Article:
The UK’s economic geography, outside London, is marked by small, prosperous cities in the south and east, and large, poor cities everywhere else. This leads to a dilemma for policy makers – should we try and make the small, successful, cities, bigger, or do the work needed to make our big cities more successful? The government’s emphasis seems to have swung back to expanding successful places in the South and East, with a particular focus on Cambridge.
Cambridge is undoubtedly a great success story for the UK, and potentially a huge national asset. Decades of investment by the state in research has resulted in an exemplary knowledge-based economy, where that investment in public R&D attracts in private sector R&D in even greater proportion. Cambridge has expanded recently, developing a substantial life science campus around the south of the city, moving engineering and physical sciences research to the West Cambridge site, and developing a cluster of digital businesses around the station. But its growth is constrained by poor infrastructure (water being a particular problem), aesthetic considerations in a historic city centre (which effectively rule out high rise buildings), and the political barriers posed by wealthy and influential communities who oppose growth.
We need an economic reality check too. How much economic difference would it make, on a national scale, if Cambridge did manage to double in size – and what are the alternatives? Here’s a very rough stab at some numbers.
The gross value added per person in Cambridge was £49,000 in 2018, well above the UK average of £29,000 . In Greater Manchester, by contrast, GVA per person was about £25,000, well below the UK average. This illustrates the’s UK unusual and sub-optimal economic geography – in most countries, it’s the big cities that drive the economy. In contrast, in the UK, big second tier cities, like Manchester, Birmingham, Leeds and Glasgow, underperform economically and in effect drag the economy down.
Let’s do the thought experiment where we imagine Cambridge doubles its population, from 126,000 to 252,000, taking those people from Greater Manchester’s population of 2.8 million, and assuming that they are able to add the same average GVA per person to the Cambridge economy. Since the GVA per head in Cambridge is so much higher than in GM, this would raise national GVA by about £3 billion.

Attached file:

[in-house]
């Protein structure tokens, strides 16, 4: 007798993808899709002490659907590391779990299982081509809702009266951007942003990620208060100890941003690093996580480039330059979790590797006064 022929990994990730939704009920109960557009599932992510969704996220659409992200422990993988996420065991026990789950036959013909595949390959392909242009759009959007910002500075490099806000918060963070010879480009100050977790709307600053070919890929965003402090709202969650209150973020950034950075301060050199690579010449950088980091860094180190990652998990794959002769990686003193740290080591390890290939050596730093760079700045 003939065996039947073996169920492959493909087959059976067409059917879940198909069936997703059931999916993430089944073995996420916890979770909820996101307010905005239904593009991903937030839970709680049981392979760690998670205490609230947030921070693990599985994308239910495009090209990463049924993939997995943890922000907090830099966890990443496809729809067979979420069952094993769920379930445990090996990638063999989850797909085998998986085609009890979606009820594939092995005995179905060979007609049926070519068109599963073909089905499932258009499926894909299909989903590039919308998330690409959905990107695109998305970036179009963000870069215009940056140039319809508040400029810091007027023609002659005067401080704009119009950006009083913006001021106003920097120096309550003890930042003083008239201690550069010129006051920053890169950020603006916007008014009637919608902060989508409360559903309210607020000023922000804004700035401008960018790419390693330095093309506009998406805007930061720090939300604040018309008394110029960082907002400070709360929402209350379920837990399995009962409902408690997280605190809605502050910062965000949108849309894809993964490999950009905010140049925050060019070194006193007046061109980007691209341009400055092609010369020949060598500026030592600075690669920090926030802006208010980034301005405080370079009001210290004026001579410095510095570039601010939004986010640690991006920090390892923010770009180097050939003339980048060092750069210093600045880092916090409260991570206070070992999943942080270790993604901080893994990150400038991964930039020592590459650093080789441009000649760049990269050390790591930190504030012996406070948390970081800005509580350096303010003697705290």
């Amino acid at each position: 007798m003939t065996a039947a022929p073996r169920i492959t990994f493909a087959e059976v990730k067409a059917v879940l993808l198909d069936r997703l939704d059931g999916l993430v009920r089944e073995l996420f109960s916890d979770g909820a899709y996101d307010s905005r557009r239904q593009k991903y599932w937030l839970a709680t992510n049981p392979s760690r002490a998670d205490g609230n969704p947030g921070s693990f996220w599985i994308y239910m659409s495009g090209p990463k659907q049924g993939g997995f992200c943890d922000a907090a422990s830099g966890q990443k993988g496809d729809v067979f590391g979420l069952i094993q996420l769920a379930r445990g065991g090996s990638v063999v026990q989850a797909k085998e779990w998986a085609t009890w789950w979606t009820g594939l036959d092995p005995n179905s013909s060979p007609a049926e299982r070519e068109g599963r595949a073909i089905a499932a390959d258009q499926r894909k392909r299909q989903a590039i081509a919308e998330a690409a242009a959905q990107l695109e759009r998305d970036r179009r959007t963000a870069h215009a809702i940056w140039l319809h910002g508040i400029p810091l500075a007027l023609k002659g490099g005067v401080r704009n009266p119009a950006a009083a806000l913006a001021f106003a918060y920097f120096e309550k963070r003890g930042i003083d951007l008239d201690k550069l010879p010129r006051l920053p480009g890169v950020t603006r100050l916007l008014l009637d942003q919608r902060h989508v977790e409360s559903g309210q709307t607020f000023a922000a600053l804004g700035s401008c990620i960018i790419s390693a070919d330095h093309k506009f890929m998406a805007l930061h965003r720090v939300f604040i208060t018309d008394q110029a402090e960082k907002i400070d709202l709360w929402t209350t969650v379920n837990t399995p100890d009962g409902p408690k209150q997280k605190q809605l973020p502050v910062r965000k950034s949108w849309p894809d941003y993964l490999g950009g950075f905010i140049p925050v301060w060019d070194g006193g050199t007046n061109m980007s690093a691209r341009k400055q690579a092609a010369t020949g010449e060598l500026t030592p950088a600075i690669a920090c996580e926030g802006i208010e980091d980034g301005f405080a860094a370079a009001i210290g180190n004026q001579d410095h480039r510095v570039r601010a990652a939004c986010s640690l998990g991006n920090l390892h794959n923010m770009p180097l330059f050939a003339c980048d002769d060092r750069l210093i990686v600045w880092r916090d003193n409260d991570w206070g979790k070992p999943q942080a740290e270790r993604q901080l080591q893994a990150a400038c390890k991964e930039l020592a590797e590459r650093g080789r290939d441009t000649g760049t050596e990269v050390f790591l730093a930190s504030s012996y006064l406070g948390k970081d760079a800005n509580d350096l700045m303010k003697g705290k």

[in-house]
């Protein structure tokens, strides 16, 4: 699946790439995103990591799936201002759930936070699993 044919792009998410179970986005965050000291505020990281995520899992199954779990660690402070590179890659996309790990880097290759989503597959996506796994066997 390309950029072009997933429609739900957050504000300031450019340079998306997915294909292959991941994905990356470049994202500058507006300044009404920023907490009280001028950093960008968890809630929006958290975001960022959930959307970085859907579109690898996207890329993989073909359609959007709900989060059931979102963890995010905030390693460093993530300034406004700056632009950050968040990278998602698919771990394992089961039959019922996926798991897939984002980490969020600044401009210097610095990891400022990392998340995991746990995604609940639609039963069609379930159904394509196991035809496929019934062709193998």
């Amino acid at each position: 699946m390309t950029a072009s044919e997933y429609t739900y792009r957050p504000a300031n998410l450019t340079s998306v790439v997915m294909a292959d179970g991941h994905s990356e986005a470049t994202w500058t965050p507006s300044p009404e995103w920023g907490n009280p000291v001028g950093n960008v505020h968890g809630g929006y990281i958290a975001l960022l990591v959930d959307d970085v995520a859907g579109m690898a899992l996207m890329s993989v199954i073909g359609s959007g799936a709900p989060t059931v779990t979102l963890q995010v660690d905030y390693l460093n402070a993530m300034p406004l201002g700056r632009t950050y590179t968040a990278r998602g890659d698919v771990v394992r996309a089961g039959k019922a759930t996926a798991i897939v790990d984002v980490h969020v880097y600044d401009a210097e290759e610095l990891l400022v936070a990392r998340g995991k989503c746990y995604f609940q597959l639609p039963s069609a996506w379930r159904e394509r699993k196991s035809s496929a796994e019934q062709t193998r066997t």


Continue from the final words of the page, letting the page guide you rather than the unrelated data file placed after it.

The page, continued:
In the overall context of the UK’s economy, with a total GVA of £1,900 billion, £3 billion doesn’t make a material difference. The trouble with small cities is that they are small – so, no matter how successful economically they are, even doubling their size doesn’t make much of an impact at a national scale.
As an alternative to doubling the size of Cambridge, we could raise the productivity of Greater Manchester. To achieve a £3 billion increase in GM’s output, we’d need to raise the GVA per person by just over 4.2%, to a bit more than £26,000 – still below the UK average.
That’s the importance of trying to raise the productivity of big cities – they are big. Relatively marginal improvements in productivity in Greater Manchester, Leeds, Birmingham and the West Midlands, Sheffield, Glasgow and Cardiff could cumulatively start to make a material difference to the economy on a national scale. And we know where those improvements need to be made – for example in better public transport, more R&D and support for innovative businesses, providing the skills that innovative businesses need, by addressing poor housing and public health.